Chapter 6: Electronic Written Communication

Learning Objectives

Target icon1. Identify characteristics of effective professional emails.

2. ENL1813 Course Learning Requirement 1: Plan, write, revise, and edit short documents and messages that are organized, complete, and tailored to specific audiences.

i. Format and write documents and messages such as emails (H1.4, I1.4)
ii. Utilize a variety of document formats (B1.3)

3. ENL1813 Course Learning Requirement 7: Select and use common, basic information technology tools to support communication. (A7, B7, H7, M7, S7, T7)

i. Use word processing software to write short documents and routine correspondence (H7.3, M7.3, S7.3, T7.3)

4. Discuss emerging netiquette standards in social media used for professional purposes.

5. Use rapid electronic communication channels such as texting and instant messaging in a professional manner.

We begin our applied-writing unit with electronic channels because they are by far the most popular both for personal and business use. The fact that most students in college have grown up with these channels and now have years of experience using even the newest of them gives them the advantage of familiarity. With that comfort, however, may also come years of bad habits deeply rooted in the development of those skills for personal distraction and social ends. This chapter will attempt to provide those students a reset button to help professionalize those communication skills. Email deserves a close look because it is the most widespread and established of the electronic forms. Since so much of our lives are wrapped up in electronic interaction, reviewing the netiquette principles established at the outset of the electronic communications revolution can actually help us move forward as we look at the newest and fastest communication channels, texting and instant messaging.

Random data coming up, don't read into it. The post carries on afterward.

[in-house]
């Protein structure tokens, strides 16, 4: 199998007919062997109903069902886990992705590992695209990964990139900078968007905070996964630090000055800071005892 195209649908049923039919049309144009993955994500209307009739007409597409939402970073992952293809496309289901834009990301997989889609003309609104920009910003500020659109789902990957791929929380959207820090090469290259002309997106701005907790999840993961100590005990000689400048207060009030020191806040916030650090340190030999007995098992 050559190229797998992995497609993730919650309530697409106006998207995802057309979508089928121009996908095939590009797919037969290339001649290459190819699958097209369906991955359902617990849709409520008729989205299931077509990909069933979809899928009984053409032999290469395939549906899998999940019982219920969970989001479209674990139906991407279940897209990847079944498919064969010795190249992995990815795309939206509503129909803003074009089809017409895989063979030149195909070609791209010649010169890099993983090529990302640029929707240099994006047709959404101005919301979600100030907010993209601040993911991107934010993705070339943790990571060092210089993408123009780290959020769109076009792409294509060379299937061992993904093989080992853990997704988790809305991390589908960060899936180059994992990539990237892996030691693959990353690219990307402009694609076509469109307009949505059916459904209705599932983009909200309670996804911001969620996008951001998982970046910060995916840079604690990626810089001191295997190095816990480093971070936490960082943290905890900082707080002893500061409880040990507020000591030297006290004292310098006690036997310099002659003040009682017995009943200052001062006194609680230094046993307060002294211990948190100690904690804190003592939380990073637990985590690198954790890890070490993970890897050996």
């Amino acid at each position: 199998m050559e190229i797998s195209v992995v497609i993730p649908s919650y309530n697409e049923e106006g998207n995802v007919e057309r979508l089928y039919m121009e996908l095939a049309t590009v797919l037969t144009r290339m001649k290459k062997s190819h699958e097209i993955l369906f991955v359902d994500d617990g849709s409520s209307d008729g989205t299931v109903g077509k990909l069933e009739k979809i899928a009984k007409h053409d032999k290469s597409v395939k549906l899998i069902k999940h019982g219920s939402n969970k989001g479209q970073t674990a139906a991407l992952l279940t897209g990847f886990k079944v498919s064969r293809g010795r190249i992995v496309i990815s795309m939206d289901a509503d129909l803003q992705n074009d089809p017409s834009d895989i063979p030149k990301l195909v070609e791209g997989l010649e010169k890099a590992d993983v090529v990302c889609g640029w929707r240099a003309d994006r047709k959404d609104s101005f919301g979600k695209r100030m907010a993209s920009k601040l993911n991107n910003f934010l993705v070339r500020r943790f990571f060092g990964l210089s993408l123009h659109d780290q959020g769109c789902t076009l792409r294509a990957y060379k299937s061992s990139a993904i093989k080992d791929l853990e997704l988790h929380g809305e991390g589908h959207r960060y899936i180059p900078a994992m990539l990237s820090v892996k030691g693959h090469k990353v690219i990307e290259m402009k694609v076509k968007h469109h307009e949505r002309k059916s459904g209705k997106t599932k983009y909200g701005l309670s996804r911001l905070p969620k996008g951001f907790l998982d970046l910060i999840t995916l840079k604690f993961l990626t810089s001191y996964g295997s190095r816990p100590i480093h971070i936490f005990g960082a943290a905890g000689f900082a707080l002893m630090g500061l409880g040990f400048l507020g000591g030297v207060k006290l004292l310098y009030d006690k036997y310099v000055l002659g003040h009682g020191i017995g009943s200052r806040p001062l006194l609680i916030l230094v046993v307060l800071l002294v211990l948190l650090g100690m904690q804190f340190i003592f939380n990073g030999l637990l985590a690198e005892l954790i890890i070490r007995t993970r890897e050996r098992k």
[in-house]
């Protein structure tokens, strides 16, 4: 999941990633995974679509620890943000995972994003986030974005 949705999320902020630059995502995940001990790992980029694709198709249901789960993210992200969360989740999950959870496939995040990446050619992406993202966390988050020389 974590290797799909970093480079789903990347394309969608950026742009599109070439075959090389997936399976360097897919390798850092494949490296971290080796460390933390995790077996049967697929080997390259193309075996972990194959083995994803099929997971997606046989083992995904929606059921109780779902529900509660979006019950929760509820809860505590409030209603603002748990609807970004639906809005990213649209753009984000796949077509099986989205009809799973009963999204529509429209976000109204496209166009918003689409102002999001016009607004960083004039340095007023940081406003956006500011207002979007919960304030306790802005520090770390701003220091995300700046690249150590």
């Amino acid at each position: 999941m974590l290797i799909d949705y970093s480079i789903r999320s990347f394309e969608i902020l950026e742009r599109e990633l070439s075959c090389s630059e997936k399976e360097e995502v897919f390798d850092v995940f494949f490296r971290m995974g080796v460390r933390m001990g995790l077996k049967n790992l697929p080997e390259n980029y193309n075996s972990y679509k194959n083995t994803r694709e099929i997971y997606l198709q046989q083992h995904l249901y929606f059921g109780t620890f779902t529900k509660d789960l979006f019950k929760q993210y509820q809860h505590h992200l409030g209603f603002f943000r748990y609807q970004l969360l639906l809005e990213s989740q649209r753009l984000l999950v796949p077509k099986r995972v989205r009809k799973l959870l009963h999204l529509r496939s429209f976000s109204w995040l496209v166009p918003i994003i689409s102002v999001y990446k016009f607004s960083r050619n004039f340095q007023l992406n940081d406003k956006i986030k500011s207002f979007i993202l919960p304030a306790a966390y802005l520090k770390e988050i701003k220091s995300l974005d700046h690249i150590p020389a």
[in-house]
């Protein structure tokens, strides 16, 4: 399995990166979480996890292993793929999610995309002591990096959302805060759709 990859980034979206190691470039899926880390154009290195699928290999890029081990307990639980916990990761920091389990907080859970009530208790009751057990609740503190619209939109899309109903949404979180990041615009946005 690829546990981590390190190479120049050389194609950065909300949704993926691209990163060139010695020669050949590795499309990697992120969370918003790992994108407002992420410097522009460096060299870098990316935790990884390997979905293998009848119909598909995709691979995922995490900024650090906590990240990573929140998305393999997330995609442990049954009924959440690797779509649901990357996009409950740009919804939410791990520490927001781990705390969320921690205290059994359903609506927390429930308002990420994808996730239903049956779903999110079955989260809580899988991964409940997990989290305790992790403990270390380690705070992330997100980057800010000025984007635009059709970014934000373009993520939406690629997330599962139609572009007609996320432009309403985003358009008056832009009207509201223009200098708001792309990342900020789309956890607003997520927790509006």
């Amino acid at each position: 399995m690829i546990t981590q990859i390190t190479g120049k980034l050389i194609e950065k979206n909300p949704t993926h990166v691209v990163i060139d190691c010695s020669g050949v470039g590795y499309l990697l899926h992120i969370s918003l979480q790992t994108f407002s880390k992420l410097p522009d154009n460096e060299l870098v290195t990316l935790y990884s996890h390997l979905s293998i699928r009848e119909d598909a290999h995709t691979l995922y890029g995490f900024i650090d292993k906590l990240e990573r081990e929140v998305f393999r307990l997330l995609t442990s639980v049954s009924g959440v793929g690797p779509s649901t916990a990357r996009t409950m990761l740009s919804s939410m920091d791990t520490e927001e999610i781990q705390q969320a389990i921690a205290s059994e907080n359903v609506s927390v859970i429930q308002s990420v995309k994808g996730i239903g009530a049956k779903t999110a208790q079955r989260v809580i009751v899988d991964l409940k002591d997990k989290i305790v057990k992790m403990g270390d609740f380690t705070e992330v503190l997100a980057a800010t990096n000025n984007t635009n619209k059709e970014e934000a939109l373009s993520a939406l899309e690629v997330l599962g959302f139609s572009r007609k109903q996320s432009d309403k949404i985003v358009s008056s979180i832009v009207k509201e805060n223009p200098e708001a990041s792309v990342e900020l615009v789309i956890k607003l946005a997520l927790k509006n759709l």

License

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Communication at Work by Jordan Smith is licensed under a Creative Commons Attribution 4.0 International License, except where otherwise noted.

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